In Antitrust Trial, Former Google Employee Details History of Search Deals
The Justice Department used its first full day of questioning in its antitrust trial against Google on Wednesday to establish that the internet giant had long sought agreements to be the default search engine on mobile devices, which the government argues were used to illegally maintain the company’s hold over online search.
Google responded by highlighting evidence suggesting that companies that signed those agreements — including smartphone makers, browser developers and wireless carriers — did so partly because its search product was better.
Chris Barton, a former Google employee who testified on Wednesday, said the company had been willing to pay mobile companies mainly to become their exclusive default search engine. “That’s the kind of primary goal of the partnership,” he said of the agreements.
The testimony came after the federal government’s first monopoly trial of the modern internet era kicked off on Tuesday. The Justice Department and a group of 38 states and territories have accused Google of illegally shutting out competitors and entrenching a monopoly over online search by using multibillion-dollar contracts with companies like Apple and Samsung to be the default search engine on smartphones.
Google has argued that its success in online search was the result of having a better product, not the default agreements. In opening statements on Tuesday, Google’s lawyer said it was easy for people to switch their search engine and that smartphone and browser makers promoted other search engines as well.
Any ruling in the trial, which is scheduled to last 10 weeks, could have wide implications for a technology industry that has defined communications, culture and the search for information online. A government victory could limit Google, a $1.7 trillion company, and put other tech giants on notice.
The case is likely to be the first of several government monopoly trials against the biggest tech companies. The Justice Department has filed a second lawsuit against Google, arguing it abused a monopoly over advertising technology, and the Federal Trade Commission is pursuing a case claiming Meta snuffed out nascent competitors by buying Instagram and WhatsApp.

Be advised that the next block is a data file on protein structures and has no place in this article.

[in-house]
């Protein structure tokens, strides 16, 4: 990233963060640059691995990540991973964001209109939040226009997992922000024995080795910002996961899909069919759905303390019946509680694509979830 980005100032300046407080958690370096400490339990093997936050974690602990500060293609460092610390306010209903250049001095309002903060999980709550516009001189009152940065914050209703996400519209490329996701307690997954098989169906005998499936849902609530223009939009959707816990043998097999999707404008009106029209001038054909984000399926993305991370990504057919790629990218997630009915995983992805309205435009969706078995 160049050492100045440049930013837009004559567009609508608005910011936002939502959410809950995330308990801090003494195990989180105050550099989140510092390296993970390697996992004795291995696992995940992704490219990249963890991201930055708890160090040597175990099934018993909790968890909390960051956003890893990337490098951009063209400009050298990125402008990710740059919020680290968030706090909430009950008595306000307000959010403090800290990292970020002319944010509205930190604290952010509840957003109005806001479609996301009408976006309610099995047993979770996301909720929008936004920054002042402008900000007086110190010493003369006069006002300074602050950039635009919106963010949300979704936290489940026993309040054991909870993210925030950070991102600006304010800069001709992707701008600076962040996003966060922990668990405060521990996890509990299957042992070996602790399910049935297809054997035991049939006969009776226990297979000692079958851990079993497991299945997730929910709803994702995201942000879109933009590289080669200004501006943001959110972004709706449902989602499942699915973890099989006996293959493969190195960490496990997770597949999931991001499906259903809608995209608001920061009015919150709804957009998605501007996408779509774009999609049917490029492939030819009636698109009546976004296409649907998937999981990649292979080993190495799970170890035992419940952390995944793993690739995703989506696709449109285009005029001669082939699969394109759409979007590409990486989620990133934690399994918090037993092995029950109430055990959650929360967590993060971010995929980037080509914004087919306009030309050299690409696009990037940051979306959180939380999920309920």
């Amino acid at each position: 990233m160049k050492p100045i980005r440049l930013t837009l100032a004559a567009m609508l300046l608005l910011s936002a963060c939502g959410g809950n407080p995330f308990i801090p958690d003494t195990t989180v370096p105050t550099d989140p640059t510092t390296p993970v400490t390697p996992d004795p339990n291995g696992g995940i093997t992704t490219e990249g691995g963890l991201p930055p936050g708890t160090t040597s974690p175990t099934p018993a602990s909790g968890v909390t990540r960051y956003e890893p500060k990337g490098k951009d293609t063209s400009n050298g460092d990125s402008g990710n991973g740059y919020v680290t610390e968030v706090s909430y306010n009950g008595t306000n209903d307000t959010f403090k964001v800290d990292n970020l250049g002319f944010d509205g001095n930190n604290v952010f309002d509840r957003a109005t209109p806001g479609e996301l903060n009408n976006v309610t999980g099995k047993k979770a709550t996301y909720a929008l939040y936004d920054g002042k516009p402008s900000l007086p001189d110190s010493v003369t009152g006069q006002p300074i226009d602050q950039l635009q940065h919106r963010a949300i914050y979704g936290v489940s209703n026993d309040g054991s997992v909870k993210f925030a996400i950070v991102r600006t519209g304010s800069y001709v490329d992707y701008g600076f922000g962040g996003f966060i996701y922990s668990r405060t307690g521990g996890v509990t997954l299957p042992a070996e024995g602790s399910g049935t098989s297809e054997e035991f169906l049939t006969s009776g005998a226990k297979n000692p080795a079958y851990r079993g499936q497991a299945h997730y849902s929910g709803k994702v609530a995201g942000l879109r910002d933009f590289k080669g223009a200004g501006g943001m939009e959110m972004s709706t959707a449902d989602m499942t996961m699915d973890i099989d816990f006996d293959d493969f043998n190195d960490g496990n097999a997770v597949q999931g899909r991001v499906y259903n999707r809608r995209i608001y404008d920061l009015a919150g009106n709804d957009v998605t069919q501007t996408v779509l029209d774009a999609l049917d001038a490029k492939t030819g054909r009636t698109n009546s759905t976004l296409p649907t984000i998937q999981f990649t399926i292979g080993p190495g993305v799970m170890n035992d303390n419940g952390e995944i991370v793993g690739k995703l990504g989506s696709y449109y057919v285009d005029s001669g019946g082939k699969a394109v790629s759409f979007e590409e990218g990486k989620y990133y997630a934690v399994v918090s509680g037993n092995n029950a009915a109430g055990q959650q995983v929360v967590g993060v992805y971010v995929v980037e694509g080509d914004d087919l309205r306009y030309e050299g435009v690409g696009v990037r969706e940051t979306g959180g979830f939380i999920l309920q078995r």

On Wednesday, the Justice Department began the day in court by questioning Mr. Barton, who worked at Google forging agreements with mobile companies. He was asked about how Google’s early agreements with telecommunications providers and smartphone manufacturers prioritized exclusivity as a default search engine on mobile devices.
Mr. Barton’s job had been to meet with executives from the telecom and smartphone makers, convince them to sign agreements to distribute Google search and see those agreements through to a final contract, he said. The goal was to “maximize the opportunity” for users to discover Google and start to use it regularly, he said.
Google also paid some mobile phone makers and telecommunications carriers a share of its revenue as part of the agreements. “The key thing” determining whether another company was paid was if it would agree to make Google its default search engine exclusively, Mr. Barton said.
John Schmidtlein, Google’s lead litigator, used his questions to suggest that the quality of the company’s search engine was important to those that signed the search distribution agreements.
In one 2009 email, Mr. Barton speculated to a colleague that T-Mobile might consider switching its default search engine to Google because of Google’s strong brand, among other factors. Mr. Barton also told Mr. Schmidtlein that when he pitched other companies, he tended to focus on Google’s “superior product” and “superior monetization.”
The Justice Department then called Hal Varian, Google’s chief economist, who had testified on Tuesday about the power of being the default search engine and how Google viewed its position in the market.
The trial is expected to run through November and feature testimony from executives at Google, Apple and other companies. Some of the testimony is likely to be sealed to the public because it involves information that businesses consider confidential. A portion of the evidence displayed in court has also been redacted.